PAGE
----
Cats are natural predators. In fact, they often occupy the mesopredator spot in almost every food web, seeing as they have very few known enemies. If you put a cat and a chicken in a room together, even if it’s domesticated, chances are its natural instincts will instantaneously kick in. For this reason, it’s unlikely that a cat will ever become bonded enough with a chicken to protect it from harm. Of course, your cat may be able to help protect chickens from small vermin such as rats.
Then again, that doesn’t imply that it’s impossible to tame your cat to get used to having chickens around so that they can all live harmoniously, even though the cat may not necessarily protect them.
The 3 Different Types of Cats
As a flock owner, you have to acquaint yourself with the different types of cats that might be roaming around your chicken coop. This is important, as it will help you avoid dealing with unnecessary heartache. There are generally three types of cats—domesticated, farm, and stray/feral cats, all of which will have different reactions to chickens.
1. Domesticated Cats
A domesticated cat is what we like to call the house cat. This cat has lived with its human companion for years, probably since it was born, so we often expect it to be well-mannered.
Sadly though, their natural hunting instincts never go away. That’s an upside if you’re hoping to keep rodents at bay, but a disadvantage for those practicing poultry farming, or those looking to add chickens to their pet collection.
A domesticated cat will rarely attack an adult chicken. But the same can’t be said about the baby chicks. Some people believe that this could be because the baby chicks usually bear a striking resemblance to their feathered toys, and thus cannot tell the difference.
2. Farm Cats
You can also call them barn cats if that’s what you’re used to. These cats are also somewhat domesticated, but primarily live outdoors and close to but not in a home with humans. They are usually of mixed breed and brought up in conditions that are either feral or semi-feral.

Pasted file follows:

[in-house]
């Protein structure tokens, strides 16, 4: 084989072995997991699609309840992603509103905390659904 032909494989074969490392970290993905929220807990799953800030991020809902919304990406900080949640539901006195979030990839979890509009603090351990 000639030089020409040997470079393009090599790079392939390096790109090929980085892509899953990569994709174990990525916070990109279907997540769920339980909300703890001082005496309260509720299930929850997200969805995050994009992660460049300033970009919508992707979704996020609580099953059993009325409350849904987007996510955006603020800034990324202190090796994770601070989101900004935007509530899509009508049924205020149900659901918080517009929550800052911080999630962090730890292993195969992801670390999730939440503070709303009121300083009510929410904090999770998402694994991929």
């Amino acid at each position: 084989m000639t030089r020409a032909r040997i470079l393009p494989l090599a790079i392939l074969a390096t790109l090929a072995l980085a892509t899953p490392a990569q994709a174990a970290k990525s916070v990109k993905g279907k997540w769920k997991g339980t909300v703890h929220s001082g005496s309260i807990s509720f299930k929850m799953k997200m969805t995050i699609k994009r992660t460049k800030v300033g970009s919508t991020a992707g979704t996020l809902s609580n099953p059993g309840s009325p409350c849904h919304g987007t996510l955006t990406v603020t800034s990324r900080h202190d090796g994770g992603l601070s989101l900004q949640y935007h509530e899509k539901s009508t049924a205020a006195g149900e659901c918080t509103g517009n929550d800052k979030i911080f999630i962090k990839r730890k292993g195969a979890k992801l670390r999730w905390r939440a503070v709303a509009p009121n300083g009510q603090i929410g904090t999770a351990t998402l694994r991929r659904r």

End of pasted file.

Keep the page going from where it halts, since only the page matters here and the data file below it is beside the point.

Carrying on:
Their diets purely consist of vermin, meaning their main purpose is to help the farmer take care of any pest or animal that would destroy his/her crops or spread diseases to their livestock.
Seeing as hunting is what they do on a daily basis, there’s no doubt that they’ll be curious to know what goes on inside that chicken coop. Free-ranging your flock is likely not an option if there’s a barn cat around.
3. Feral Cats and Strays
For the record, feral cats and strays are different in several ways. Even though these two terms are often used interchangeably, a feral cat is a feline that has never had any human contact, while a stray has.
You’ll be able to tell the difference judging from their behavior. When a feral cat sees you, it instinctively runs to hide. You’ll never be able to get near them, as they are always alert, trying to spot any danger lurking in the shadows. We believe that’s why they love living in colonies—there’s strength in numbers.
A stray, on the other hand, will first assess the situation. If it feels like you’re not there to cause it any harm, it will get on with its business as if everything’s normal. And by “business” we mean hunting. They usually spend most of their time hunting, because coming by food is not easy in the wild. That’s how we know both feral and stray cats will likely attack your flock if they are able to access the coop.
Warning: Do not try to catch a feral cat by hand, even if it’s attacking your chicken. It won’t hesitate to bite or scratch anyone who tries to get between it and its next meal.
Also, they are known to spread Cat Scratch Disease (CSD), which is a bacterial infection. While the infection is not fatal, you’re probably going to grapple with symptoms such as fever, fatigue, and general discomfort.
How Do You Train Your Cats to Get Along with Your Chickens?
1. Use a Fence
Cats are naturally curious. The best approach is to make them get used to seeing chickens around—make them think that your chickens are part of the family.
But apply precautionary measures during the introductions. Use a wire mesh fence to enable them to look through but not get access to the flock’s personal space. Take a minute to see how they react.
Hissing or trying to scratch the fences are signs that their predatory instincts have kicked in. Don’t push them away, as this will only make them more aggressive. Instead, give them their favorite toy—the toy is meant to act as a distraction.
Do this for a few weeks until you start noticing a change in their behavior whenever they are around the chickens. If you sense they’ve graduated from hostile to hospitable, move on to the next stage of training.
2. Face-To-Face Introductions
You still have to control the situation, seeing as it only takes a second for the cat to pounce on its prey. Hold the cat and see how it behaves whenever the chicken walks by. If there are no signs of aggressiveness or unsavory behavior, hold the chicken and let the cat roam around freely.
You’ll know it’s time to let them hang out together once the cat seems unphased by the chicken’s presence. But you still must supervise their interactions.
Like humans, cats have different personalities. Therefore, training some of them will be more difficult than others. Also, some breeds have a stronger predatory instinct than others, meaning some of our furry and feathered friends might never get along. Even when trained to live peacefully with chickens, it’s unlikely that a cat will ever protect them from other predators, although they can help with smaller vermin like rats, which can cause issues with chicken flocks.
Featured Image Credit: Irina Kozorog, Shutterstock